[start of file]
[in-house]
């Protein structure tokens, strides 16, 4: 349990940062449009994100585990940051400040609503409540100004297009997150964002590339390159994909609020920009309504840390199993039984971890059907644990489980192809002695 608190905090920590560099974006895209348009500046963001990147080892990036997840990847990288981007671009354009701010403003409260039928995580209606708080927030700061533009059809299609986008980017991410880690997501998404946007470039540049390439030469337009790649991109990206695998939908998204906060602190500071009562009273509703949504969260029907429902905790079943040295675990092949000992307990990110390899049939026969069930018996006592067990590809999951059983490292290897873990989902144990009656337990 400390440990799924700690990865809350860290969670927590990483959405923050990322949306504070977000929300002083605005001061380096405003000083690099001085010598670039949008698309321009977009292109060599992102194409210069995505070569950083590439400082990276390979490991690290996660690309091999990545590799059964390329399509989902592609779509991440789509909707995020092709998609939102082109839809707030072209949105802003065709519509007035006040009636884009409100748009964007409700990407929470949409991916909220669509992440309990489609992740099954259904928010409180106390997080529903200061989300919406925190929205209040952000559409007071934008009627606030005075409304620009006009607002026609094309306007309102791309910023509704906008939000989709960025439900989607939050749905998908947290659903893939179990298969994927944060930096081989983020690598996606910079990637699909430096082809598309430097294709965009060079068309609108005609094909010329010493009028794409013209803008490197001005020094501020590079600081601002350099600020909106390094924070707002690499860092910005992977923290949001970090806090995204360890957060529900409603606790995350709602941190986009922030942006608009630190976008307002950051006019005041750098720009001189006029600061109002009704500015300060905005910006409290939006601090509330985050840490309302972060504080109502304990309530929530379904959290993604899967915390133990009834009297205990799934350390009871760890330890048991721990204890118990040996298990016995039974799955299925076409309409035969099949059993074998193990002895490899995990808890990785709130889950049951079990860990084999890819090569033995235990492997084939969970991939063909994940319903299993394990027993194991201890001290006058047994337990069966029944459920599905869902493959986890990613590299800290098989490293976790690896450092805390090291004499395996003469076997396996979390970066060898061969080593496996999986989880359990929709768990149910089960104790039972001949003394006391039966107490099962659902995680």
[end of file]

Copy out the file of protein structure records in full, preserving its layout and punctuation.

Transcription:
[in-house]
């Protein structure tokens, strides 16, 4: 349990940062449009994100585990940051400040609503409540100004297009997150964002590339390159994909609020920009309504840390199993039984971890059907644990489980192809002695 608190905090920590560099974006895209348009500046963001990147080892990036997840990847990288981007671009354009701010403003409260039928995580209606708080927030700061533009059809299609986008980017991410880690997501998404946007470039540049390439030469337009790649991109990206695998939908998204906060602190500071009562009273509703949504969260029907429902905790079943040295675990092949000992307990990110390899049939026969069930018996006592067990590809999951059983490292290897873990989902144990009656337990 400390440990799924700690990865809350860290969670927590990483959405923050990322949306504070977000929300002083605005001061380096405003000083690099001085010598670039949008698309321009977009292109060599992102194409210069995505070569950083590439400082990276390979490991690290996660690309091999990545590799059964390329399509989902592609779509991440789509909707995020092709998609939102082109839809707030072209949105802003065709519509007035006040009636884009409100748009964007409700990407929470949409991916909220669509992440309990489609992740099954259904928010409180106390997080529903200061989300919406925190929205209040952000559409007071934008009627606030005075409304620009006009607002026609094309306007309102791309910023509704906008939000989709960025439900989607939050749905998908947290659903893939179990298969994927944060930096081989983020690598996606910079990637699909430096082809598309430097294709965009060079068309609108005609094909010329010493009028794409013209803008490197001005020094501020590079600081601002350099600020909106390094924070707002690499860092910005992977923290949001970090806090995204360890957060529900409603606790995350709602941190986009922030942006608009630190976008307002950051006019005041750098720009001189006029600061109002009704500015300060905005910006409290939006601090509330985050840490309302972060504080109502304990309530929530379904959290993604899967915390133990009834009297205990799934350390009871760890330890048991721990204890118990040996298990016995039974799955299925076409309409035969099949059993074998193990002895490899995990808890990785709130889950049951079990860990084999890819090569033995235990492997084939969970991939063909994940319903299993394990027993194991201890001290006058047994337990069966029944459920599905869902493959986890990613590299800290098989490293976790690896450092805390090291004499395996003469076997396996979390970066060898061969080593496996999986989880359990929709768990149910089960104790039972001949003394006391039966107490099962659902995680």